These guidelines are the outcome of the of the three events of the IYNF’s year of “Border-Free Solidarity”. During the second seminar “Be Border-free” in Frankfurt, Germany the met and interacted with young refugees, and with representatives of initiatives working with migrants. Through this fruitful exchange, they collected ideas, expertise, and knowledge about different methods and tools that can be used for migration-related youth work. In the final activity “Raise your Voice” the participants developed the collection of ideas into a tool in the shape of Guidelines. During that activity the participants looked at the topic of migration from a more political and abstract perspective which enabled them to structure the guidelines and make the connection to the topic of the year “Borderfree Solidarity” as well as to the position paper on this topic, which was created during the last activity and in the following weeks, visible . These guidelines are thus the outcome of a collaborative effort of participants and facilitators working with refugees and migrants in different contexts. 

Authors: Sabrina Grape, Mischa Snaije, Olga Karageorgiou (International Young Naturefriends).

Years and place: 2018, Czech Republic.

Contacts: iynf@iynf.org.

  1. “GloBall – a toolkit for youth workers working with young migrants, refugees and asylum-seekers” FIND IT HERE.

This toolkit targets youth workers who have little experience in working with newcomers.

Contacts: wereldspelers@ambrassade.be

  1. “Manual for Building Community Support for Refugees and Migrants” FIND IT HERE.

The manual contains 24 actions, grouped into 6 chapters: activities to raise awareness among young people, working with refugee and migrant children, measures working with the general public and local communities, advice on how to communicate with decision makers and the media, and the volunteering section. At the end of the manual there is a section with useful FREE links to materials, videos, petitions and web pages related to the topic of migrations.

Authors: Gisela Renolds, Marzena Ples, Emine Kaya, Mitja Adamlje.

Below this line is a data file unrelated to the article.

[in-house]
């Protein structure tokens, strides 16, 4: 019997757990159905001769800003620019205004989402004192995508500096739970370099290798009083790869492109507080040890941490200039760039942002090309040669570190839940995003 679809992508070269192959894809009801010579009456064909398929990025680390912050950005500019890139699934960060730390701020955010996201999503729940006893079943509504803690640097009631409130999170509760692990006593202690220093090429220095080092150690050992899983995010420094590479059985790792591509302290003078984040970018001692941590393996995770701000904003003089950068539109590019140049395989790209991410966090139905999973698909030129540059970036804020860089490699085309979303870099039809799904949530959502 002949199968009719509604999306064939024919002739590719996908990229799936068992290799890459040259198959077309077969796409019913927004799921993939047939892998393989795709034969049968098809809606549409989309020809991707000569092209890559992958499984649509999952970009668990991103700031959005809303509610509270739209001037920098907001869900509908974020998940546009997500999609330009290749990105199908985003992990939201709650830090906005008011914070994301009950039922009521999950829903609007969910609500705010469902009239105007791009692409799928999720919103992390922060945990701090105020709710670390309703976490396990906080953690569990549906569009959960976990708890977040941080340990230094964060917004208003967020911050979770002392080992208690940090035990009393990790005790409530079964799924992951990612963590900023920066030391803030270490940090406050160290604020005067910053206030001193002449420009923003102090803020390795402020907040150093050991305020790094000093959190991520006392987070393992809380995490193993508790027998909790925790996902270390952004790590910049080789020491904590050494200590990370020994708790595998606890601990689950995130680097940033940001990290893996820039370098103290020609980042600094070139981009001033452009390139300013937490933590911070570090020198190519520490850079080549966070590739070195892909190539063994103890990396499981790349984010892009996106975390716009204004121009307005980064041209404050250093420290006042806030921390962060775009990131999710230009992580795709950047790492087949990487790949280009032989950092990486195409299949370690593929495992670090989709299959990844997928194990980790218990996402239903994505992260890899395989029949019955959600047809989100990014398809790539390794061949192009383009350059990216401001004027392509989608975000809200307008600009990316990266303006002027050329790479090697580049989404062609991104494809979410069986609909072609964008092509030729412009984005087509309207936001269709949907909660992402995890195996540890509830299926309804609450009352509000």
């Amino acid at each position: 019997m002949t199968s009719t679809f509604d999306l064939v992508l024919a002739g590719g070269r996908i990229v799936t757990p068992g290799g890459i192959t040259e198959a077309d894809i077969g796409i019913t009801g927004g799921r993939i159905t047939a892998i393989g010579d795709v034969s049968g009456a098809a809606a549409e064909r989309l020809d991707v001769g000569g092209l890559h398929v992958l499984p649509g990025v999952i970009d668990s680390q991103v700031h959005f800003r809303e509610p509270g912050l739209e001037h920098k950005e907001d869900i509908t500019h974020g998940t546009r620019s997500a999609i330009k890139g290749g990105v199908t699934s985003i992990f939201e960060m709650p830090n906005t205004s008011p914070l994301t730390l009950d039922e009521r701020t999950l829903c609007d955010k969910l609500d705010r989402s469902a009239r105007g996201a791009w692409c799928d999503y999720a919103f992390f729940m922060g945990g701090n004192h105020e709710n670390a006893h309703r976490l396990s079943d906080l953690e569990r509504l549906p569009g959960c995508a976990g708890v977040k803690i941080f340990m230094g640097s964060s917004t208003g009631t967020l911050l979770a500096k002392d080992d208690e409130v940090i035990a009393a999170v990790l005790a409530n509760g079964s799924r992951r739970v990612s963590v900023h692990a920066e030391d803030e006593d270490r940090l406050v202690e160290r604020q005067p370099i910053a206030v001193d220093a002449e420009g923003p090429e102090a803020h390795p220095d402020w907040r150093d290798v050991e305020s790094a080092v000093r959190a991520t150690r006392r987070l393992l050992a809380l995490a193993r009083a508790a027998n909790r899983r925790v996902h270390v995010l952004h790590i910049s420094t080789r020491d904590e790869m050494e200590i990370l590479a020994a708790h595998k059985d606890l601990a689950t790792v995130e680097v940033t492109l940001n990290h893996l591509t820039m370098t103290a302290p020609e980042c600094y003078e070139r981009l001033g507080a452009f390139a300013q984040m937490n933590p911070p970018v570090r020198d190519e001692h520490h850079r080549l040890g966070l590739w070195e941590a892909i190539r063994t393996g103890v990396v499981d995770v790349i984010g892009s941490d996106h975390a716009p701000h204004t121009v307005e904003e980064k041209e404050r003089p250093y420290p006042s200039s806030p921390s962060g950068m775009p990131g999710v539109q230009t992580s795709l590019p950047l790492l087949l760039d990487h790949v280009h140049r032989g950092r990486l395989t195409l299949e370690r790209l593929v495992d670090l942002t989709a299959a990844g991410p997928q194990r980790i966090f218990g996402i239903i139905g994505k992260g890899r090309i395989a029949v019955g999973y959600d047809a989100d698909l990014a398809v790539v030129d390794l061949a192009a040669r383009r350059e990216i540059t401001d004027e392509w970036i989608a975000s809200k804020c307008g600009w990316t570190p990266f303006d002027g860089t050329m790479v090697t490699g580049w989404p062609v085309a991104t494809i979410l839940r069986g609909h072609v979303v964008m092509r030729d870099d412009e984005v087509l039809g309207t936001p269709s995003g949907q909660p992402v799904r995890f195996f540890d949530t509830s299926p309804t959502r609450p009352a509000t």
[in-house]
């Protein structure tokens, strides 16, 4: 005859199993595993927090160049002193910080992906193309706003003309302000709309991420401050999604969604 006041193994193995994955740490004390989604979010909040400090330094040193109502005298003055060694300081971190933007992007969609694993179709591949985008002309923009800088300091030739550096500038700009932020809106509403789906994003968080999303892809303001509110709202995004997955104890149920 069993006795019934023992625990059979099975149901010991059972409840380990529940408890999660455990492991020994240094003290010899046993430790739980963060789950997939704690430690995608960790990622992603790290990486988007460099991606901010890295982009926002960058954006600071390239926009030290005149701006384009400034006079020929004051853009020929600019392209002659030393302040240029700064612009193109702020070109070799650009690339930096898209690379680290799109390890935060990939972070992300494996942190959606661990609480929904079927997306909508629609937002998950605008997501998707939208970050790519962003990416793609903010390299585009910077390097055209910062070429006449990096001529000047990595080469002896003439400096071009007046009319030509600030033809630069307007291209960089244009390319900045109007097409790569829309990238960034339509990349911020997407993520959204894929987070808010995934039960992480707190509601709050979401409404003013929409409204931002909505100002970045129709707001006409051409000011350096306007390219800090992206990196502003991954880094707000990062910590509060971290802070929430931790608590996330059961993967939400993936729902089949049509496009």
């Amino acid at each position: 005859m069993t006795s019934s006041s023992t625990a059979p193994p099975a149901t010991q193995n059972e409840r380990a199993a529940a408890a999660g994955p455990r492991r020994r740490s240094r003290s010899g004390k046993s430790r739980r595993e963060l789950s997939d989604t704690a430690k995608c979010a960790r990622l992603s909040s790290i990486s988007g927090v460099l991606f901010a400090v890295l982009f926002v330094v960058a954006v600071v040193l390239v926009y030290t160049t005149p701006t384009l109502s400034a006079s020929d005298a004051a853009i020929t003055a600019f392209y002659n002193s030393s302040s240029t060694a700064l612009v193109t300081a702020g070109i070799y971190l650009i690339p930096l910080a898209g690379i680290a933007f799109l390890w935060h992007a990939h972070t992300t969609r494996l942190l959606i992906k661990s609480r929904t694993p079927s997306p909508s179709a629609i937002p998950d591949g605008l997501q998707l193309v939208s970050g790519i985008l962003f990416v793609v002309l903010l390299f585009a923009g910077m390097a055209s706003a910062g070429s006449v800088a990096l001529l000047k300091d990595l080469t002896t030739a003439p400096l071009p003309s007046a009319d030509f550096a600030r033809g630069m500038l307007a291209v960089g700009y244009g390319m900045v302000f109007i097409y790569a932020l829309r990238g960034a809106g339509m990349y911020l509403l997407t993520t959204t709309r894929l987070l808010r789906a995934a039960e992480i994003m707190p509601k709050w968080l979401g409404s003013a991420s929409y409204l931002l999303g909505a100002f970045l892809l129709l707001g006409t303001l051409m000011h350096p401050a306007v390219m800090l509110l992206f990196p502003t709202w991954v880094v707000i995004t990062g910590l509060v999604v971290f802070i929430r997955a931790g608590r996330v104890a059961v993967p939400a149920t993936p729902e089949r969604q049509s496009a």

Year and place: 2018, Slovenia.

Contacts: mct@mct.si

  1. “Welcome!” Collection of good practices already existing for refugees’ welcoming and first inclusion” FIND IT HERE.

The purpose of the collection of good practises is providing the possibility for operators, decision makers, and wider public to learn more about positive and innovative practises targeted to refugees and asylum seekers support. The collection displays a variety of inspirational initiatives, which can provide  further ideas on how to address a particular particular topic or a target group, or what methods to use when working on refugees welcoming and integrations. Although the beneficiaries of the good practises in the projects are refugee and asylum seekers, the good practices collected have refugees, asylum seekers and economic migrants as beneficiaries. 

Authors: Sandra Mateus (coord.), Filipa Pinho  (CIES, ISCTE-IUL)

Year and place: June, 2018

Contacts: http://www.pandpasproject.eu/

  1. “Football and Refugees. Addressing key challenges” A collection of good practices shared by UEFA member associations. FIND IT HERE.

 

  1. “WELCOMING THROUGH SPORT One Idea, Different Approaches, Many Successes: an Overview of Activities” FIND IT HERE.

Authors: Jan Gerspach

Years and place: Frankfurt

Contacts: https://www.dosb.de/ , office@dosb.de 

  1. “Social Integration Through Sport In A Cross-Cultural Setting: Stories From Refugees Living in Central Finland” FIND IT HERE.

The purpose of this study is to identify the role that sport plays in the social integration of refugees living in a diverse cultural setting in the Central Finland region. Five research participants, between the ages of 19-53, emphasize the significance of the concept for facilitating the development of interlinking social issues of the host nation and refugee immigrants, with the emphasis on the refugees themselves.

Author: Langa Moyo 

Years and place: 2018, Finland 

  1. “Pawing The Way. A Handbook on the Reception and Integration of Resettled Refugees” FIND IT HERE.

Authors: Hazel Williams Project Coordinator, ICMC Europe and Salomé Phillmann, Independent Researcher

Years and place: 10 June 2011

20“Social inclusion through associations and voluntary organizations Experiences from refugees in Kristianstad and Helsingborg” FIND IT HERE.

The aim of this study is to find out if participation in associational activities can facilitate social inclusion. The focus is on the experiences of the participants themselves, presenting their individual life situations and creating a framework against which the meaningfulness of associational activities is evaluated. The study is limited to adults with refugee backgrounds living in the areas of Kristianstad and Helsingborg, and who are following individual introduction programs set up by the local Employment Services. 

Authors: Anne-Maria Ikonen 

Years and place: 2014